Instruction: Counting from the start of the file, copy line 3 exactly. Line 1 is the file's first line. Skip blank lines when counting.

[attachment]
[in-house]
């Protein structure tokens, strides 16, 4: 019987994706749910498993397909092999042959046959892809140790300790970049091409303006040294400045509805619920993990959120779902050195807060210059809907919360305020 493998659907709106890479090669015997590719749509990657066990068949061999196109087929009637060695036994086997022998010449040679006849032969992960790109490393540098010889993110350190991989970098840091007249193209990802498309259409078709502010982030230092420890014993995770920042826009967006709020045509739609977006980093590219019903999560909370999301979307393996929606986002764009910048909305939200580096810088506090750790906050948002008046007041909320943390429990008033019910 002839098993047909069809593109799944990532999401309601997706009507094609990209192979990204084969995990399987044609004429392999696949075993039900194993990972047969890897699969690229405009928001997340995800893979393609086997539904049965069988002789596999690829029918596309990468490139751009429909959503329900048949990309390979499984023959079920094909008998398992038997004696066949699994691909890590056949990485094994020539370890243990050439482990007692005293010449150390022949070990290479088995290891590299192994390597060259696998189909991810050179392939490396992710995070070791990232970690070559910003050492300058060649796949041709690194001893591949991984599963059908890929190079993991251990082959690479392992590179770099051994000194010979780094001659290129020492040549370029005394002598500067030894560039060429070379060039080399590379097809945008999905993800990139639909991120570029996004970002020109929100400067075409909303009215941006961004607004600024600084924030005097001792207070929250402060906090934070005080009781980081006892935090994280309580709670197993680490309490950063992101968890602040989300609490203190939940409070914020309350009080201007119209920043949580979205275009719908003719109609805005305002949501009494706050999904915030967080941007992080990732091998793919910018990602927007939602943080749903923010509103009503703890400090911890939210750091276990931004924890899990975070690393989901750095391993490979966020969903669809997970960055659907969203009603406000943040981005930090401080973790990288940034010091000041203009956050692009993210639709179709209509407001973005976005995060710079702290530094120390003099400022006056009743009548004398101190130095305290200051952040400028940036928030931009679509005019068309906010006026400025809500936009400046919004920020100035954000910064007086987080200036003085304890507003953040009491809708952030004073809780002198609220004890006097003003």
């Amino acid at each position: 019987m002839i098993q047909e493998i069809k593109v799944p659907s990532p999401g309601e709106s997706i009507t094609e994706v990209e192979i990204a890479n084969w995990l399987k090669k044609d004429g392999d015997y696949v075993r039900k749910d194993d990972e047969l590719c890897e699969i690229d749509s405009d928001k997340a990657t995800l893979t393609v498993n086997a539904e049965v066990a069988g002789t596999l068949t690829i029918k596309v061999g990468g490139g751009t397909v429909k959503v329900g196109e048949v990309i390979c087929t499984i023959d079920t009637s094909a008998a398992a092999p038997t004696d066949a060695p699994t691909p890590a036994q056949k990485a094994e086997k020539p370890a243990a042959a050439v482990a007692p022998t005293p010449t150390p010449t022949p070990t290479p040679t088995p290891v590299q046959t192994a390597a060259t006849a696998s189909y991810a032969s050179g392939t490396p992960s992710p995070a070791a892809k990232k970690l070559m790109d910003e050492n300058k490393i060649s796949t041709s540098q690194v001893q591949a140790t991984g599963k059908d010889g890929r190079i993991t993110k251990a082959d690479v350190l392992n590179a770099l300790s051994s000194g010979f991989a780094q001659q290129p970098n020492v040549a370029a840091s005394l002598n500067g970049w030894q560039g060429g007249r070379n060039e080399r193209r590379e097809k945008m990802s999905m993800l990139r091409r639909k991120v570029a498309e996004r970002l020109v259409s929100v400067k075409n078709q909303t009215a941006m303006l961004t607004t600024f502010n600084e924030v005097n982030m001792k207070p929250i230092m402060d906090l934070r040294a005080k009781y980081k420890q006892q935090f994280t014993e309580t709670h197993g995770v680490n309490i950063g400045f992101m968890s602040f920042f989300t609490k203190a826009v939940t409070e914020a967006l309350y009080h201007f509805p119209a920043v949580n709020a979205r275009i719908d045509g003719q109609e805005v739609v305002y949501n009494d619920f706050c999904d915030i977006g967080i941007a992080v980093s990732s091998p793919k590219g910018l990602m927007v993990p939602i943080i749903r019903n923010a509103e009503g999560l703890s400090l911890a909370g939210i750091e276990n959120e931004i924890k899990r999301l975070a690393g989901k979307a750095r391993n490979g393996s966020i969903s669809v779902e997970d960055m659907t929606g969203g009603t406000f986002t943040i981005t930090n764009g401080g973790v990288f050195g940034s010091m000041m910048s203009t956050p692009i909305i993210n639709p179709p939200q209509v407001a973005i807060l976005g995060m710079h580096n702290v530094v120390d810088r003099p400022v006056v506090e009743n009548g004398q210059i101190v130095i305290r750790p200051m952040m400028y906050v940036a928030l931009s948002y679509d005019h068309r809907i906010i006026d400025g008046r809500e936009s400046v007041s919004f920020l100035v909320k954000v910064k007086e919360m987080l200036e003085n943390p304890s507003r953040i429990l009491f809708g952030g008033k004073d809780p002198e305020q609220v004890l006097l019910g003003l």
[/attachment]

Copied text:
């Amino acid at each position: 019987m002839i098993q047909e493998i069809k593109v799944p659907s990532p999401g309601e709106s997706i009507t094609e994706v990209e192979i990204a890479n084969w995990l399987k090669k044609d004429g392999d015997y696949v075993r039900k749910d194993d990972e047969l590719c890897e699969i690229d749509s405009d928001k997340a990657t995800l893979t393609v498993n086997a539904e049965v066990a069988g002789t596999l068949t690829i029918k596309v061999g990468g490139g751009t397909v429909k959503v329900g196109e048949v990309i390979c087929t499984i023959d079920t009637s094909a008998a398992a092999p038997t004696d066949a060695p699994t691909p890590a036994q056949k990485a094994e086997k020539p370890a243990a042959a050439v482990a007692p022998t005293p010449t150390p010449t022949p070990t290479p040679t088995p290891v590299q046959t192994a390597a060259t006849a696998s189909y991810a032969s050179g392939t490396p992960s992710p995070a070791a892809k990232k970690l070559m790109d910003e050492n300058k490393i060649s796949t041709s540098q690194v001893q591949a140790t991984g599963k059908d010889g890929r190079i993991t993110k251990a082959d690479v350190l392992n590179a770099l300790s051994s000194g010979f991989a780094q001659q290129p970098n020492v040549a370029a840091s005394l002598n500067g970049w030894q560039g060429g007249r070379n060039e080399r193209r590379e097809k945008m990802s999905m993800l990139r091409r639909k991120v570029a498309e996004r970002l020109v259409s929100v400067k075409n078709q909303t009215a941006m303006l961004t607004t600024f502010n600084e924030v005097n982030m001792k207070p929250i230092m402060d906090l934070r040294a005080k009781y980081k420890q006892q935090f994280t014993e309580t709670h197993g995770v680490n309490i950063g400045f992101m968890s602040f920042f989300t609490k203190a826009v939940t409070e914020a967006l309350y009080h201007f509805p119209a920043v949580n709020a979205r275009i719908d045509g003719q109609e805005v739609v305002y949501n009494d619920f706050c999904d915030i977006g967080i941007a992080v980093s990732s091998p793919k590219g910018l990602m927007v993990p939602i943080i749903r019903n923010a509103e009503g999560l703890s400090l911890a909370g939210i750091e276990n959120e931004i924890k899990r999301l975070a690393g989901k979307a750095r391993n490979g393996s966020i969903s669809v779902e997970d960055m659907t929606g969203g009603t406000f986002t943040i981005t930090n764009g401080g973790v990288f050195g940034s010091m000041m910048s203009t956050p692009i909305i993210n639709p179709p939200q209509v407001a973005i807060l976005g995060m710079h580096n702290v530094v120390d810088r003099p400022v006056v506090e009743n009548g004398q210059i101190v130095i305290r750790p200051m952040m400028y906050v940036a928030l931009s948002y679509d005019h068309r809907i906010i006026d400025g008046r809500e936009s400046v007041s919004f920020l100035v909320k954000v910064k007086e919360m987080l200036e003085n943390p304890s507003r953040i429990l009491f809708g952030g008033k004073d809780p002198e305020q609220v004890l006097l019910g003003l």